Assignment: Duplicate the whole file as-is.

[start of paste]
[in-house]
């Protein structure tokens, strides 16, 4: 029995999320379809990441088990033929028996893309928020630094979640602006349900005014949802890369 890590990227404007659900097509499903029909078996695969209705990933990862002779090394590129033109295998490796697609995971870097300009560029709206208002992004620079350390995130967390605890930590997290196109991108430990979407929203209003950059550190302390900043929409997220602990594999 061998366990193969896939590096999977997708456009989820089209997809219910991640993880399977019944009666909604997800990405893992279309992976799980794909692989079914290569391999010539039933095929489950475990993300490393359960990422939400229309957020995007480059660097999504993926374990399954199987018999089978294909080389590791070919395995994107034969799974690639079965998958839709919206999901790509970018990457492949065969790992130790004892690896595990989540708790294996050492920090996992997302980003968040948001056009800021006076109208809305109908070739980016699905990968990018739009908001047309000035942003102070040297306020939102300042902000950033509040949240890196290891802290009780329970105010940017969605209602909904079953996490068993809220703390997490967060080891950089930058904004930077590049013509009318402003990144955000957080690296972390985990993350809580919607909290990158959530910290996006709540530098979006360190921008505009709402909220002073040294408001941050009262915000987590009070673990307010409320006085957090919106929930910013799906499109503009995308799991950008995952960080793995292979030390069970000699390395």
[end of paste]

[in-house]
């Protein structure tokens, strides 16, 4: 029995999320379809990441088990033929028996893309928020630094979640602006349900005014949802890369 890590990227404007659900097509499903029909078996695969209705990933990862002779090394590129033109295998490796697609995971870097300009560029709206208002992004620079350390995130967390605890930590997290196109991108430990979407929203209003950059550190302390900043929409997220602990594999 061998366990193969896939590096999977997708456009989820089209997809219910991640993880399977019944009666909604997800990405893992279309992976799980794909692989079914290569391999010539039933095929489950475990993300490393359960990422939400229309957020995007480059660097999504993926374990399954199987018999089978294909080389590791070919395995994107034969799974690639079965998958839709919206999901790509970018990457492949065969790992130790004892690896595990989540708790294996050492920090996992997302980003968040948001056009800021006076109208809305109908070739980016699905990968990018739009908001047309000035942003102070040297306020939102300042902000950033509040949240890196290891802290009780329970105010940017969605209602909904079953996490068993809220703390997490967060080891950089930058904004930077590049013509009318402003990144955000957080690296972390985990993350809580919607909290990158959530910290996006709540530098979006360190921008505009709402909220002073040294408001941050009262915000987590009070673990307010409320006085957090919106929930910013799906499109503009995308799991950008995952960080793995292979030390069970000699390395």